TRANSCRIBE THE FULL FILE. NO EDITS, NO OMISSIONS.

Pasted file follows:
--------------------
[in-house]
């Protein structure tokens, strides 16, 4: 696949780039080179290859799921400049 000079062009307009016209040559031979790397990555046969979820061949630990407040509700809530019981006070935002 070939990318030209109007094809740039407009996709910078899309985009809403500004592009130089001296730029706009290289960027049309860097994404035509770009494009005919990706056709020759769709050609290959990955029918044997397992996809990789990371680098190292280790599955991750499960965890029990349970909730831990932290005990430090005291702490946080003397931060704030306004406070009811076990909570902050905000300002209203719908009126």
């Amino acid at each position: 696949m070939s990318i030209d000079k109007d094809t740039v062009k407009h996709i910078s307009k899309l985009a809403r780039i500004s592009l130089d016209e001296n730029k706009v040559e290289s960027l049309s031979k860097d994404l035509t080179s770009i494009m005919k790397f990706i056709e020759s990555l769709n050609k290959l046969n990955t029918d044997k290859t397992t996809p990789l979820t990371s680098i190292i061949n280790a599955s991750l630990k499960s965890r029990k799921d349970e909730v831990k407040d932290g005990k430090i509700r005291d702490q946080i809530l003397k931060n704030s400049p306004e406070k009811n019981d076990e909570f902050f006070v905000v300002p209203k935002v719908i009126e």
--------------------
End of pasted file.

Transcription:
[in-house]
């Protein structure tokens, strides 16, 4: 696949780039080179290859799921400049 000079062009307009016209040559031979790397990555046969979820061949630990407040509700809530019981006070935002 070939990318030209109007094809740039407009996709910078899309985009809403500004592009130089001296730029706009290289960027049309860097994404035509770009494009005919990706056709020759769709050609290959990955029918044997397992996809990789990371680098190292280790599955991750499960965890029990349970909730831990932290005990430090005291702490946080003397931060704030306004406070009811076990909570902050905000300002209203719908009126």
């Amino acid at each position: 696949m070939s990318i030209d000079k109007d094809t740039v062009k407009h996709i910078s307009k899309l985009a809403r780039i500004s592009l130089d016209e001296n730029k706009v040559e290289s960027l049309s031979k860097d994404l035509t080179s770009i494009m005919k790397f990706i056709e020759s990555l769709n050609k290959l046969n990955t029918d044997k290859t397992t996809p990789l979820t990371s680098i190292i061949n280790a599955s991750l630990k499960s965890r029990k799921d349970e909730v831990k407040d932290g005990k430090i509700r005291d702490q946080i809530l003397k931060n704030s400049p306004e406070k009811n019981d076990e909570f902050f006070v905000v300002p209203k935002v719908i009126e």